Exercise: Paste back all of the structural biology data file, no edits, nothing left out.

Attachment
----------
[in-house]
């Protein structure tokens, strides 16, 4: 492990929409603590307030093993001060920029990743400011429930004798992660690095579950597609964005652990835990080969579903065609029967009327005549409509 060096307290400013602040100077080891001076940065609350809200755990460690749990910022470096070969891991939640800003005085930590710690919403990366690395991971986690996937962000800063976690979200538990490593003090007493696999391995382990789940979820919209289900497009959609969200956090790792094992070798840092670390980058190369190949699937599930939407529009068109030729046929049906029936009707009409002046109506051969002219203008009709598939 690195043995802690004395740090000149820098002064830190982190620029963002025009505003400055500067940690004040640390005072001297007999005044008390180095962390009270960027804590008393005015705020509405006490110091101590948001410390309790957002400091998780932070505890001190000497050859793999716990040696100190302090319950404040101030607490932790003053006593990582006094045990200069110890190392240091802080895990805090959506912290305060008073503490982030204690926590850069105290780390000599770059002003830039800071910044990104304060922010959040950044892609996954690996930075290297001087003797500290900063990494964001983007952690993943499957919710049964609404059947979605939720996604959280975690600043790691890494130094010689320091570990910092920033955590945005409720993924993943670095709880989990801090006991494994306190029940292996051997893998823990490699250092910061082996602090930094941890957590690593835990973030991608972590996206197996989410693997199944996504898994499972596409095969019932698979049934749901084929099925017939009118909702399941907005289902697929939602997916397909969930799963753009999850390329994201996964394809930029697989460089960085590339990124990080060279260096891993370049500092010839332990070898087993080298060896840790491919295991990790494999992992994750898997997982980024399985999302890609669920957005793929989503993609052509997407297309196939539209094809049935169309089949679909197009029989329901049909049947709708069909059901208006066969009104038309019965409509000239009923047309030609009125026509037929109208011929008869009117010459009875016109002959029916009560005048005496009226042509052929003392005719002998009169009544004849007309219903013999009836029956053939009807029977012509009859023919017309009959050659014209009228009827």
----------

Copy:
[in-house]
């Protein structure tokens, strides 16, 4: 492990929409603590307030093993001060920029990743400011429930004798992660690095579950597609964005652990835990080969579903065609029967009327005549409509 060096307290400013602040100077080891001076940065609350809200755990460690749990910022470096070969891991939640800003005085930590710690919403990366690395991971986690996937962000800063976690979200538990490593003090007493696999391995382990789940979820919209289900497009959609969200956090790792094992070798840092670390980058190369190949699937599930939407529009068109030729046929049906029936009707009409002046109506051969002219203008009709598939 690195043995802690004395740090000149820098002064830190982190620029963002025009505003400055500067940690004040640390005072001297007999005044008390180095962390009270960027804590008393005015705020509405006490110091101590948001410390309790957002400091998780932070505890001190000497050859793999716990040696100190302090319950404040101030607490932790003053006593990582006094045990200069110890190392240091802080895990805090959506912290305060008073503490982030204690926590850069105290780390000599770059002003830039800071910044990104304060922010959040950044892609996954690996930075290297001087003797500290900063990494964001983007952690993943499957919710049964609404059947979605939720996604959280975690600043790691890494130094010689320091570990910092920033955590945005409720993924993943670095709880989990801090006991494994306190029940292996051997893998823990490699250092910061082996602090930094941890957590690593835990973030991608972590996206197996989410693997199944996504898994499972596409095969019932698979049934749901084929099925017939009118909702399941907005289902697929939602997916397909969930799963753009999850390329994201996964394809930029697989460089960085590339990124990080060279260096891993370049500092010839332990070898087993080298060896840790491919295991990790494999992992994750898997997982980024399985999302890609669920957005793929989503993609052509997407297309196939539209094809049935169309089949679909197009029989329901049909049947709708069909059901208006066969009104038309019965409509000239009923047309030609009125026509037929109208011929008869009117010459009875016109002959029916009560005048005496009226042509052929003392005719002998009169009544004849007309219903013999009836029956053939009807029977012509009859023919017309009959050659014209009228009827």